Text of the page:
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Author Sally Smith O’Rourke
Sally Smith O’Rourke is a surgical scrub nurse at the City of Hope national cancer research hospital in Duarte, California and resides in the near-by Victorian village of Monrovia.
With her late husband, author Michael O’Rourke (aka F.M. O’Rourke) Smith O’Rourke owned and operated a medical advertising company where she used her diverse talents to produce and co-write teaching films and videos. Working not only with major medical and surgical manufacturing companies but also network television. These endeavors ultimately led to a collaboration on two feature films (direct to video) and three published novels.
The wife and husband writing team of Sally Smith and Michael O’Rourke, being long-time fans of Jane Austen, wrote The Man Who Loved Jane Austen released by Kensington Books in 2006. Kensington followed that very successful effort with The Maidenstone Lighthouse in 2007 and Christmas at Sea Pines Cottage in 2009, both also collaborative projects by Smith and O’Rourke. Published after her partner and spouse’s untimely death in 2001, the publisher chose not to use the names Michael O’Rourke and Sally Smith (as the manuscripts were presented), releasing all three books under Sally Smith O’Rourke.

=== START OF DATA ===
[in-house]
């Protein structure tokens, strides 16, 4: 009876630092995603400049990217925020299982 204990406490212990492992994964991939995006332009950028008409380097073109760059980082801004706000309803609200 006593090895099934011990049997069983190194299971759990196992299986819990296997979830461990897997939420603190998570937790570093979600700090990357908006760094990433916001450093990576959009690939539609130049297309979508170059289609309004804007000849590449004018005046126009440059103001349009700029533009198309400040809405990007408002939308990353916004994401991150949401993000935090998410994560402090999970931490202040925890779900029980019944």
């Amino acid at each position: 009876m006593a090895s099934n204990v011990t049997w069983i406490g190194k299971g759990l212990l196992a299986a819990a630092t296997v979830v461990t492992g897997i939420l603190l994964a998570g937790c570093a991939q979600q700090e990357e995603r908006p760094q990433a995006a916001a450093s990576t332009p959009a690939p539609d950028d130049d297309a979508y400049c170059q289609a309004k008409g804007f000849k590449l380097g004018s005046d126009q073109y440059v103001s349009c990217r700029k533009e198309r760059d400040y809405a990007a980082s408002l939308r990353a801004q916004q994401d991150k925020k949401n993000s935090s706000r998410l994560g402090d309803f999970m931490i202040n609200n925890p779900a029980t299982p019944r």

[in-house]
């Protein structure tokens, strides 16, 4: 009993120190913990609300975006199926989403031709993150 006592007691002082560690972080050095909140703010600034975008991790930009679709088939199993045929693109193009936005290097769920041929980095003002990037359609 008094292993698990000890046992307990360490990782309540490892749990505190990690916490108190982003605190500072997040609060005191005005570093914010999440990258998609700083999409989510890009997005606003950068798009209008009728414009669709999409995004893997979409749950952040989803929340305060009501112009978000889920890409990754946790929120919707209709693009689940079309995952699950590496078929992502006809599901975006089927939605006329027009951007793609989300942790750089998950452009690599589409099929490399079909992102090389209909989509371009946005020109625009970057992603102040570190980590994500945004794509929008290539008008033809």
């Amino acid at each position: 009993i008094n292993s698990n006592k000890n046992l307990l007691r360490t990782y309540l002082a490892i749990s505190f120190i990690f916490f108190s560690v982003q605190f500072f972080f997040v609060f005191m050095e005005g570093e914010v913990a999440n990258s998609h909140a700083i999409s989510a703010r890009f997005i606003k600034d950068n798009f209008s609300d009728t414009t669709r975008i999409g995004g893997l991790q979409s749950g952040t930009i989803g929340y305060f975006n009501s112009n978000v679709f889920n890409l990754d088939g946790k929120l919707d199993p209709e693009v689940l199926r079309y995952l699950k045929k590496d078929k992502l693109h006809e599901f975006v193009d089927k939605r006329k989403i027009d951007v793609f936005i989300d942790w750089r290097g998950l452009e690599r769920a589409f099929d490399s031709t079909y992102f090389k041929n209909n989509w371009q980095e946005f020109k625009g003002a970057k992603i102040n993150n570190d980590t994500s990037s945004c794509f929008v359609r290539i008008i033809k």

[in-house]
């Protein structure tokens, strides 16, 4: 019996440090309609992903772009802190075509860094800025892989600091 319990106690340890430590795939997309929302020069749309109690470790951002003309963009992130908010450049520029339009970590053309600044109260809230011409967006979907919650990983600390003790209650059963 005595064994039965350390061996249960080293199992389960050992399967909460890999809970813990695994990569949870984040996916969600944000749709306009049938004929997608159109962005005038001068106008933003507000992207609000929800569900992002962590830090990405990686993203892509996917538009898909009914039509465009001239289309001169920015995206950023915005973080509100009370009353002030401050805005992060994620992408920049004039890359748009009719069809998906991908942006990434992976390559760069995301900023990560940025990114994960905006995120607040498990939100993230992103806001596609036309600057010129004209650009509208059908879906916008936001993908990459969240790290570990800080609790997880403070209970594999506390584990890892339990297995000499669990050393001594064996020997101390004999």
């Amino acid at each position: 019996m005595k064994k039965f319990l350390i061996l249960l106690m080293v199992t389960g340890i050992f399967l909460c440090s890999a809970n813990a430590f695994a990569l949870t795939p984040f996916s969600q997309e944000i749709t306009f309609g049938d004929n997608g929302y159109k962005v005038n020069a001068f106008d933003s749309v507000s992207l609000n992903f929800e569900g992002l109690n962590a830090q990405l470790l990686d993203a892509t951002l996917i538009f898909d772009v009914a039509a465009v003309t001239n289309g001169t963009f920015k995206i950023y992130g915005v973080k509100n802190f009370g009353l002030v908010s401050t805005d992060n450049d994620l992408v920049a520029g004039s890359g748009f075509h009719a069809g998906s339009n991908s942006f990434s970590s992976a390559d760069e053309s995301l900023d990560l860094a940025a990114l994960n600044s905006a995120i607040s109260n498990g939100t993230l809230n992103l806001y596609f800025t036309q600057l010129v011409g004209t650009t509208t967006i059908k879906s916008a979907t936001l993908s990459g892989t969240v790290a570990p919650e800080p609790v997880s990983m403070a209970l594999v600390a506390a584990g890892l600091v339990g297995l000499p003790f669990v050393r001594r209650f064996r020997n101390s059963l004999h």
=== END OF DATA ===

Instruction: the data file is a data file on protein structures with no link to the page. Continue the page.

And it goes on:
Yours Affectionately, Jane Austen is Sally Smith O’Rourke’s first solo novel.